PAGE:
My career in global health parallels my journey into motherhood. I was heavily pregnant when I started working at AmeriCares and my first son was born six days after my first day on the job. I took my first trip to the field, visiting our partner in rural Malawi, my son was only seven months old.
Because of this parallel, I often see my work in the field through the eyes of a mother. On that first trip to Malawi, I saw a little boy about 18 months old who was severely malnourished. As a result, he was about the same size as my seven-month-old son. I understood the anguish of the mother who had walked several miles to the hospital with her son in her arms seeking care – for as a mother, I’d do the same.
Last year, on a trip to Liberia, the land of my birth, my heart was pierced when I heard wailing coming from the maternity ward – a wailing that only meant one thing: a mother had lost her baby. Having gone through the prospect of losing my son a day after he was born, I walked away haunted by that piercing cry and the thought that this mother could have been me.
For you see, the difference between me having two healthy sons and that woman crying in the maternity ward most likely lies in the fact that my son had access to emergency neonatal care. In the United States, four neonates die per 1,000 live births, while in Liberia, about 11,000 babies are dying within the first month of life. Think for a moment about how many mothers cannot celebrate Mother’s Day in Liberia without a hole in their heart because of this staggering number.
The need to address neonatal mortality in Liberia and across sub-Saharan Africa has become a matter of urgency. World Bank President Jim Kim recently said, “For most poor people, a good job is the key to escaping poverty. To get those jobs, they’ll need good skills, a quality education, and years of good health as they’re growing up and when they’re adults.” Kim is right, because children all over the world are born with the same potential.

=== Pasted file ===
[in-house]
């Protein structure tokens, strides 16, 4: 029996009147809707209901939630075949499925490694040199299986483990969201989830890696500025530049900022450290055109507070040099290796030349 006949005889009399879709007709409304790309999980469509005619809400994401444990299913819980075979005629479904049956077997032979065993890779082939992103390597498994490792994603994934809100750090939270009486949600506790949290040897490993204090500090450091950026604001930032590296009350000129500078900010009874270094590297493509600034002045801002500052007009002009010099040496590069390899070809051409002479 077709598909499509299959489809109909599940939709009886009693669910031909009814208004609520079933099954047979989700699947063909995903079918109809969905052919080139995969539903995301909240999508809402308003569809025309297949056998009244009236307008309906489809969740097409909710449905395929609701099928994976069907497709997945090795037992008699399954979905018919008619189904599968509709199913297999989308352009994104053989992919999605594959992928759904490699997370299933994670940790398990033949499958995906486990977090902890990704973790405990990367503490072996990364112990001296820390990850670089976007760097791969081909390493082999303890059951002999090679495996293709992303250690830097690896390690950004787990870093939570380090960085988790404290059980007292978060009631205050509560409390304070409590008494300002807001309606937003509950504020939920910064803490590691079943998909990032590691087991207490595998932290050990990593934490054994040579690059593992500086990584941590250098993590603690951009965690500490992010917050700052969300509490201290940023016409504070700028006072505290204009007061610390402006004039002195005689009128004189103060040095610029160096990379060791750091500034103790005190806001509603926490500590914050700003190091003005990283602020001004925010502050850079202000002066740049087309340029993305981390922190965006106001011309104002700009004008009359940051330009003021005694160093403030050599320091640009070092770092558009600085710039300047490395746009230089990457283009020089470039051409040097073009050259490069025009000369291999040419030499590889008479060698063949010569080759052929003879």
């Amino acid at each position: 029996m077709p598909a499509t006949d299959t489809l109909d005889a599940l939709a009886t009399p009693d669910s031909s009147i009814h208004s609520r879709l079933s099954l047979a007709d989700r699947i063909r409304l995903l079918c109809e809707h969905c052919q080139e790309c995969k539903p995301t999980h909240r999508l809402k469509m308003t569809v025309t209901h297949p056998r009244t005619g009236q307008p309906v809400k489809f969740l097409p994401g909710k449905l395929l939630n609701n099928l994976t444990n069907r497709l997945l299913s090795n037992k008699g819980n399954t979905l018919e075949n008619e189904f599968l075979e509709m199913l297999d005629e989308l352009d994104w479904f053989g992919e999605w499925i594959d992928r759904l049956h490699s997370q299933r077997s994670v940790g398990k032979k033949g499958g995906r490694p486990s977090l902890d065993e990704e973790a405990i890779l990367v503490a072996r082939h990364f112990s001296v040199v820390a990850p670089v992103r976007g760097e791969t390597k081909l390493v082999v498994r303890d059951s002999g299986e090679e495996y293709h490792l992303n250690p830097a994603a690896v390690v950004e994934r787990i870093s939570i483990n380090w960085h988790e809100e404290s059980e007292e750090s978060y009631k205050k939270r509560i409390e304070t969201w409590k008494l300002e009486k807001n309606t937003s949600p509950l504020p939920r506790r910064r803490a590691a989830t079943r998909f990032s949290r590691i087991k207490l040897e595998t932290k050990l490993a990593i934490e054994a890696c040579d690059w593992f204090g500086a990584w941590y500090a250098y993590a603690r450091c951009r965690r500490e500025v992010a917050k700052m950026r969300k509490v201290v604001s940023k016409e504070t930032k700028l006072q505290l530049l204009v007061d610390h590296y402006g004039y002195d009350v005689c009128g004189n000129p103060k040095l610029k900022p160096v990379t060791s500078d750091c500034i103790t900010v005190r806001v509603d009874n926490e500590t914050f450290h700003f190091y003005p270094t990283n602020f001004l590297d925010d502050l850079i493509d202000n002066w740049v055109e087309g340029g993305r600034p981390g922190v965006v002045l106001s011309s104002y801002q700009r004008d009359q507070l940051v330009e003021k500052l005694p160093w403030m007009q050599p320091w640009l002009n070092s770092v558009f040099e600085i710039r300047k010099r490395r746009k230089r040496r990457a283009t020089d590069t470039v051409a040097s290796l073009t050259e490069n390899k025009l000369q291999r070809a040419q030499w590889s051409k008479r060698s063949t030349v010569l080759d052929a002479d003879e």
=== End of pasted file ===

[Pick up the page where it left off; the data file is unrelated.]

I’ll never forget little Kofi* — a boy I met two years ago at a children’s home in Tamale, Ghana. He was about four years old then. Kofi was introduced to the iPhone by a visitor to One Child One World™ — a program which aims to reduce the incidence of malnutrition in 30 homes around the country. Within minutes, Kofi was flipping through the phone, looking at pictures and was as engaged as any child of his age here in the United States with a smartphone. In that moment, the potential that lay in Kofi was clear to me and everyone present. The question that remained unanswered as we left that home was whether he will in his lifetime have the opportunity to realize it.
Kofi’s chance to get out of poverty depends on, among other things, years of good health. A journey that begins at birth and with a mother having the access to the health services needed to take him home healthy after delivery. That this isn’t the reality for most mothers in developing countries should give us pause on this Mother’s Day.